Reference : Kesterite, Cu2ZnSn(S,Se)4, for earth abundant photovoltaics: can we make single phase...
Scientific congresses, symposiums and conference proceedings : Unpublished conference
Physical, chemical, mathematical & earth Sciences : Multidisciplinary, general & others
http://hdl.handle.net/10993/24655
Kesterite, Cu2ZnSn(S,Se)4, for earth abundant photovoltaics: can we make single phase thin films, and does it matter?
English
Dale, Phillip mailto [University of Luxembourg > Faculty of Science, Technology and Communication (FSTC) > Physics and Materials Science Research Unit >]
May-2015
http://www.european-mrs.com/2015-spring-symposium-ee-european-materials-research-society
No
Yes
International
2015 European Materials Research Society Spring meeting
11th to 15h May 2015
EMRS
Lille
France
[en] Kesterite ; thin film solar cells ; photovoltaics
[en] In order for thin film photovoltaic devices to contribute to future renewable energy generation they must consist of earth abundant materials and be cheap to manufacture. At the heart of thin film photovoltaic devices lies the p-type semiconductor absorber layer whose job is to convert incoming solar radiation into electrical charge carriers that are subsequently separated across the p-n junction. The leading earth abundant thin film absorber layer is Kesterite, Cu2Zn(Sn,Ge)(S,Se)4, which has produced laboratory scale power conversion efficiencies of around 12 %, close to the necessary efficiency for thinking about industrial production.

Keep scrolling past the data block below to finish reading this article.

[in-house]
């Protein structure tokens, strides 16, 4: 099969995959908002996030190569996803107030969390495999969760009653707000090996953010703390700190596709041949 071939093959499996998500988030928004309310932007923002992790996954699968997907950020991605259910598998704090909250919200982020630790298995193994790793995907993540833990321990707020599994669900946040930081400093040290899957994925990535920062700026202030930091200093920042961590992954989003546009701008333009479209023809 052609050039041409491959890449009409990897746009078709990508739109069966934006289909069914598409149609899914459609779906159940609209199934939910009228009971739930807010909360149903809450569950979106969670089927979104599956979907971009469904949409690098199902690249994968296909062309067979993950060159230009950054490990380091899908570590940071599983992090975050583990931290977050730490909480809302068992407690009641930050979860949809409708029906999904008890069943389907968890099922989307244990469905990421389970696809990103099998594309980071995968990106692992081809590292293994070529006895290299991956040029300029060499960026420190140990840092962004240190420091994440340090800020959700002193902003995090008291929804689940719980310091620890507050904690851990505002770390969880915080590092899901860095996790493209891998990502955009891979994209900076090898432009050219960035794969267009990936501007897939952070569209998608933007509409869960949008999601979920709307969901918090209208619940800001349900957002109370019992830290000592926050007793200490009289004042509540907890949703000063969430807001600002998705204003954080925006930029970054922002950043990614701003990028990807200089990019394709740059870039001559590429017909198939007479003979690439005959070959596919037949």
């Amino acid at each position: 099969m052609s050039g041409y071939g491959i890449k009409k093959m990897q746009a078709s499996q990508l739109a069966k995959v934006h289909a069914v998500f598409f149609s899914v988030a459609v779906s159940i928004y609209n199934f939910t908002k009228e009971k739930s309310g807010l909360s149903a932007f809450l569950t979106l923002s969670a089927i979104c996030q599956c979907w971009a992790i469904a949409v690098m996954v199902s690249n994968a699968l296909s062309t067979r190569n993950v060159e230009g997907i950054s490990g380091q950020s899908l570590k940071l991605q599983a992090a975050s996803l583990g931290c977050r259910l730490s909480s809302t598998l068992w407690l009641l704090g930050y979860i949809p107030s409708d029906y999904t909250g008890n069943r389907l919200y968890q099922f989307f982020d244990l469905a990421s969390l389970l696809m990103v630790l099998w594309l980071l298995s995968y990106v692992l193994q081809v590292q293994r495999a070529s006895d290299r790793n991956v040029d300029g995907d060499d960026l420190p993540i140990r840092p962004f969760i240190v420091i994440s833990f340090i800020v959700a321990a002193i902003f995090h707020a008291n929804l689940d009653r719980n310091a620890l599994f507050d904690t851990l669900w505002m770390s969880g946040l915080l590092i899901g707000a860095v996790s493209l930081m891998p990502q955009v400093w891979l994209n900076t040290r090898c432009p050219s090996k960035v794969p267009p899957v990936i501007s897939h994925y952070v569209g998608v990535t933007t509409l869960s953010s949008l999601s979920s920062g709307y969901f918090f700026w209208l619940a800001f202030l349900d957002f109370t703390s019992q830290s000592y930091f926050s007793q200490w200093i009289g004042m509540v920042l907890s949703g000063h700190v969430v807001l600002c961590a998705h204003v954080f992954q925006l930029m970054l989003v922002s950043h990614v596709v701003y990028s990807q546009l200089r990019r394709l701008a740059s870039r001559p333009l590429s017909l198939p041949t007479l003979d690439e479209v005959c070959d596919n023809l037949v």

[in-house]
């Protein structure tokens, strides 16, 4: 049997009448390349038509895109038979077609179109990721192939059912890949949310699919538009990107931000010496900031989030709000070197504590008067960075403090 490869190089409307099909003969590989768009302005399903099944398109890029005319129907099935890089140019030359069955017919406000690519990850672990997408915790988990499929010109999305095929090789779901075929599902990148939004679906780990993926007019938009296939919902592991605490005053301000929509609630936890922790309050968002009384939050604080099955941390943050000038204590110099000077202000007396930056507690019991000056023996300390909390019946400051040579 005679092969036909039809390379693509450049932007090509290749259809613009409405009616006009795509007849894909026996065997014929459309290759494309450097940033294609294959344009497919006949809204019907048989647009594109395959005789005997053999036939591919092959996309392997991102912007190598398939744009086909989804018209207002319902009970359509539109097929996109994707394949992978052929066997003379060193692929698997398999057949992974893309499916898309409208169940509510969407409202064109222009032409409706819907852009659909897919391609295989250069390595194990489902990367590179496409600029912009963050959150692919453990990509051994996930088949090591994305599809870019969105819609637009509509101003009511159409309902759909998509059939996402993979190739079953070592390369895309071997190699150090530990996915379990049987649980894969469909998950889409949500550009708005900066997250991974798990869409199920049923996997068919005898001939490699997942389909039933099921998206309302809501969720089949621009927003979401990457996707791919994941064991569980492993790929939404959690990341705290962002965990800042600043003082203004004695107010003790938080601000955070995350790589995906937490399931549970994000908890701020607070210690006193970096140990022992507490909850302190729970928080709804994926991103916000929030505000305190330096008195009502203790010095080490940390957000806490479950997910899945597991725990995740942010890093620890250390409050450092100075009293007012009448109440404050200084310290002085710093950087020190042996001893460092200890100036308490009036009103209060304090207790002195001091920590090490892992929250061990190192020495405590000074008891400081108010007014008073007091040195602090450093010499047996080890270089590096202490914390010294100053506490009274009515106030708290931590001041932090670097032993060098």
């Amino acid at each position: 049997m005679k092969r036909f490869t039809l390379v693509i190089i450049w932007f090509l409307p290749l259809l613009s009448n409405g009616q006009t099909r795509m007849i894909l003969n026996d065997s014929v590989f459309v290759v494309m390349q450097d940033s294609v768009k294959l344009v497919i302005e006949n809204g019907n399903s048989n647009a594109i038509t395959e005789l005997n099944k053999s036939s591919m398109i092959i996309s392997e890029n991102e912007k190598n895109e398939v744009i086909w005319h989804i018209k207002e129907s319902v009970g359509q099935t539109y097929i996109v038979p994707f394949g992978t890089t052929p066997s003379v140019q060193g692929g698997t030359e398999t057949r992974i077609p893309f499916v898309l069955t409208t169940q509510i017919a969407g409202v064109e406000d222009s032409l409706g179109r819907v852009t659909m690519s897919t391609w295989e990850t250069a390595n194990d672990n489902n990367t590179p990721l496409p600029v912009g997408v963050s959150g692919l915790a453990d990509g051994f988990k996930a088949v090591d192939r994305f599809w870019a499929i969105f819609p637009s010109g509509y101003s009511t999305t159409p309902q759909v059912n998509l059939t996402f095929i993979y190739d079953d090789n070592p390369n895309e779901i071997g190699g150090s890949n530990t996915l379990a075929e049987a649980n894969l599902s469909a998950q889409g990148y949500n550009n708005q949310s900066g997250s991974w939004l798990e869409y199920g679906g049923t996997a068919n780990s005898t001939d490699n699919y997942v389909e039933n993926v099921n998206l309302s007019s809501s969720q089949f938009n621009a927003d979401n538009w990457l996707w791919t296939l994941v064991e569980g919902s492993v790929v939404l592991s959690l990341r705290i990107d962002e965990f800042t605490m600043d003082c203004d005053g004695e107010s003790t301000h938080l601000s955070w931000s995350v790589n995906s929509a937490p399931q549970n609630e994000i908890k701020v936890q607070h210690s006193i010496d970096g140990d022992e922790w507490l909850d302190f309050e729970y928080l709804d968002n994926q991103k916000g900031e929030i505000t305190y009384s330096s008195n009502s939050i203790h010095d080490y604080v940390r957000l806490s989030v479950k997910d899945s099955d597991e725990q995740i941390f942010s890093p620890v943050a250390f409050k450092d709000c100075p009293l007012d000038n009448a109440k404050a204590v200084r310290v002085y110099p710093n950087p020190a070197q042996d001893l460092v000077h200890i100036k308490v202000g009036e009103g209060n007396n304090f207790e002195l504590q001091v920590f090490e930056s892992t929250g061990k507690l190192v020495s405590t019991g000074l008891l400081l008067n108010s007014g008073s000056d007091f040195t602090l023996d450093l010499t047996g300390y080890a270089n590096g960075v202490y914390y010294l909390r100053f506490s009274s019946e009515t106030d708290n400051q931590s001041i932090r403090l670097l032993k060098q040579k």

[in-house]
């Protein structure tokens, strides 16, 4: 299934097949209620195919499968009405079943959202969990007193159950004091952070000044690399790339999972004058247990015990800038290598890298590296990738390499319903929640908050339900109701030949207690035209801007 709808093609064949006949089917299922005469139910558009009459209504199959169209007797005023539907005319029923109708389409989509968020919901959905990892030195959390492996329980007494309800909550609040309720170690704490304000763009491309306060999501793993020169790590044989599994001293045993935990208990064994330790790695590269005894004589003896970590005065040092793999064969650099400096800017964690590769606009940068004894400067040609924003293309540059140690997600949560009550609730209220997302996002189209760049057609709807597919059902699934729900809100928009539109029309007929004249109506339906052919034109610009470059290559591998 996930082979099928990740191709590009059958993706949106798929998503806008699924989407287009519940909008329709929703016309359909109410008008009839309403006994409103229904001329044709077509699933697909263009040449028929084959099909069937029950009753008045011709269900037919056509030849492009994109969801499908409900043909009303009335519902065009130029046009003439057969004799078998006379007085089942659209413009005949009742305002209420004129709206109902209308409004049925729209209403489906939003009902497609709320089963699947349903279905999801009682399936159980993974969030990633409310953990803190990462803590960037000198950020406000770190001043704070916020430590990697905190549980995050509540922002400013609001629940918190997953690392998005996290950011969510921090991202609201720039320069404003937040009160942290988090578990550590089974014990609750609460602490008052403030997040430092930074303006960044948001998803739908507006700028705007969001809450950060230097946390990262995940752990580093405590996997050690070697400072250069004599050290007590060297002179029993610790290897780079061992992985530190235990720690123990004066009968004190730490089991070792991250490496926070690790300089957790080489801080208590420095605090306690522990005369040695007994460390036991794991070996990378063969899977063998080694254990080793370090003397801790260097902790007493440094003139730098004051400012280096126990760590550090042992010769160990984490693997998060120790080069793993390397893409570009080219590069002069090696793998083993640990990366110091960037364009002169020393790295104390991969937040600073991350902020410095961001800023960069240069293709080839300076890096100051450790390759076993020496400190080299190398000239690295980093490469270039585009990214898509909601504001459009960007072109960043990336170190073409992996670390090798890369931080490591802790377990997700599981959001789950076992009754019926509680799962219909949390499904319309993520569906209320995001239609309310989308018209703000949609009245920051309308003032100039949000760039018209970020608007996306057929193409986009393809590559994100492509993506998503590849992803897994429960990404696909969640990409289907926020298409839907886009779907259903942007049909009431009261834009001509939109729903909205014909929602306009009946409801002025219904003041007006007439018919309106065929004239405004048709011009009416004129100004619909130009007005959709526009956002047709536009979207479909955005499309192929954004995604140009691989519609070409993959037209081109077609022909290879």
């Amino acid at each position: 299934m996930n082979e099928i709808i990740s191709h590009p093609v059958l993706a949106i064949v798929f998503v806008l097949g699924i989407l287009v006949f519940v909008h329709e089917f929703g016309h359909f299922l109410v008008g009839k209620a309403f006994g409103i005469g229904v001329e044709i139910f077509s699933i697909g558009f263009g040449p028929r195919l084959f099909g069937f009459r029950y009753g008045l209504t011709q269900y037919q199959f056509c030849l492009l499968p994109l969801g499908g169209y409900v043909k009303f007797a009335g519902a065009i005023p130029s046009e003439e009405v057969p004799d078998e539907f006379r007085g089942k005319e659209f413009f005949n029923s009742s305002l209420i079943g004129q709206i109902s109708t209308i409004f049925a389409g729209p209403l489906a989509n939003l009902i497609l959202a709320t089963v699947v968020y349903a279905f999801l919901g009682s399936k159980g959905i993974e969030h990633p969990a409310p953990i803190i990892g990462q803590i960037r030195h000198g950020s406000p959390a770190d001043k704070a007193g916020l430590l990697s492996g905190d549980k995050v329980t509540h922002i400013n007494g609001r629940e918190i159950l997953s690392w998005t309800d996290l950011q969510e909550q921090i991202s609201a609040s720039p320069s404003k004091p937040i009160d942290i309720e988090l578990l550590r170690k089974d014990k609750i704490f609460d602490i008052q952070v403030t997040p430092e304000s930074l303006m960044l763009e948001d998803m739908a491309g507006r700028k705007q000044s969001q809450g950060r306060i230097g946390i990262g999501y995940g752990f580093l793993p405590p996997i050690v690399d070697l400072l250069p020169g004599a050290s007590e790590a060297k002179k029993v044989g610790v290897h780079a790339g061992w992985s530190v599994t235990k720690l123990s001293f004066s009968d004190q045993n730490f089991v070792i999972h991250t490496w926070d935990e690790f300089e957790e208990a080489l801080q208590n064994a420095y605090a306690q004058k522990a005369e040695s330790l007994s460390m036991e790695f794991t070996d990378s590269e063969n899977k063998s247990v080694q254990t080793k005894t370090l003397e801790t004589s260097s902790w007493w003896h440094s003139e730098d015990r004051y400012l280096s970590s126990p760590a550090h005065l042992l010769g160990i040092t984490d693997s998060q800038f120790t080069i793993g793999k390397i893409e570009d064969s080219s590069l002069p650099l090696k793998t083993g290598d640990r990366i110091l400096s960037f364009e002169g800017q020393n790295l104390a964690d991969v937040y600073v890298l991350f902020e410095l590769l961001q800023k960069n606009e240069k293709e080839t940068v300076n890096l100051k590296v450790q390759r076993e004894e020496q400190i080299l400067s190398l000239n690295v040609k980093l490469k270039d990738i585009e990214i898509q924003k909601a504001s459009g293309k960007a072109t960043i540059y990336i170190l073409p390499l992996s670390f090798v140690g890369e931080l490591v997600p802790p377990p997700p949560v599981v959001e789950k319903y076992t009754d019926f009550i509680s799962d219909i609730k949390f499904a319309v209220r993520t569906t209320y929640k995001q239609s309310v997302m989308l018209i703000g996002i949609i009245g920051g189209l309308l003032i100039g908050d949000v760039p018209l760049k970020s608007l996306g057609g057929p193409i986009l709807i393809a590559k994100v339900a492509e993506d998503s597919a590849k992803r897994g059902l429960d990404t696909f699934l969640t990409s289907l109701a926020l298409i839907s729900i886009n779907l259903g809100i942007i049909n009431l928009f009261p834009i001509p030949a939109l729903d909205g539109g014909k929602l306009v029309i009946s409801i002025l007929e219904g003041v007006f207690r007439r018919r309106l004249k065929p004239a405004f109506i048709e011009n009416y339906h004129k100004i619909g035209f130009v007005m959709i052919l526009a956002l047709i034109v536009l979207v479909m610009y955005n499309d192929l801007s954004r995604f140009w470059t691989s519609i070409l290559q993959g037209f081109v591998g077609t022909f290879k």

Here, the current status of Kesterite technology will be reviewed in terms of desired and achieved properties and the synthetic challenges which must be overcome to improve overall device efficiency. Amongst the key semiconductor properties for thin film absorber layers are band gap, doping density and minority carrier life. Additionally, attention to layer integrity and the presence of detrimental secondary phases is of equal importance.
The quaternary Kesterite has a rather small single phase region and multiple secondary phases are possible. Also, under normal synthesis conditions it releases two volatile species that must be taken into account for any controllable synthesis. Given these challenges, and with a perspective to depositing films on a meter squared basis, a close examination of Kesterite layer growth strategies is required.
Researchers
http://hdl.handle.net/10993/24655
Invited talk
FP7 ; 284486 - SCALENANO - Development and scale-up of nanostructured based materials and processes for low cost high efficiency chalcogenide based photovoltaics

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